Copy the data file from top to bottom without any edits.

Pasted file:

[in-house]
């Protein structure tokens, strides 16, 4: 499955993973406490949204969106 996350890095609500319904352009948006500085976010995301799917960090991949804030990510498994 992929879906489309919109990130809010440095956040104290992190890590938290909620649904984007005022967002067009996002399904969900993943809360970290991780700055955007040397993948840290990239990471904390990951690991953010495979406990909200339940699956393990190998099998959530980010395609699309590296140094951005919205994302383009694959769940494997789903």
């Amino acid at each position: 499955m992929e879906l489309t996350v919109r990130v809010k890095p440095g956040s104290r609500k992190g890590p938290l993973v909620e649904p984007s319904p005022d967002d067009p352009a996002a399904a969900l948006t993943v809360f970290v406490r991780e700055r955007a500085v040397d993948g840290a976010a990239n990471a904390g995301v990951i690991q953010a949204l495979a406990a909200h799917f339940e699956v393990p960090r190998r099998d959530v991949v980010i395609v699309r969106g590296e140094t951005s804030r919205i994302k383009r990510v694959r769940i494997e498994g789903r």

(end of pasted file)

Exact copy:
[in-house]
């Protein structure tokens, strides 16, 4: 499955993973406490949204969106 996350890095609500319904352009948006500085976010995301799917960090991949804030990510498994 992929879906489309919109990130809010440095956040104290992190890590938290909620649904984007005022967002067009996002399904969900993943809360970290991780700055955007040397993948840290990239990471904390990951690991953010495979406990909200339940699956393990190998099998959530980010395609699309590296140094951005919205994302383009694959769940494997789903």
């Amino acid at each position: 499955m992929e879906l489309t996350v919109r990130v809010k890095p440095g956040s104290r609500k992190g890590p938290l993973v909620e649904p984007s319904p005022d967002d067009p352009a996002a399904a969900l948006t993943v809360f970290v406490r991780e700055r955007a500085v040397d993948g840290a976010a990239n990471a904390g995301v990951i690991q953010a949204l495979a406990a909200h799917f339940e699956v393990p960090r190998r099998d959530v991949v980010i395609v699309r969106g590296e140094t951005s804030r919205i994302k383009r990510v694959r769940i494997e498994g789903r």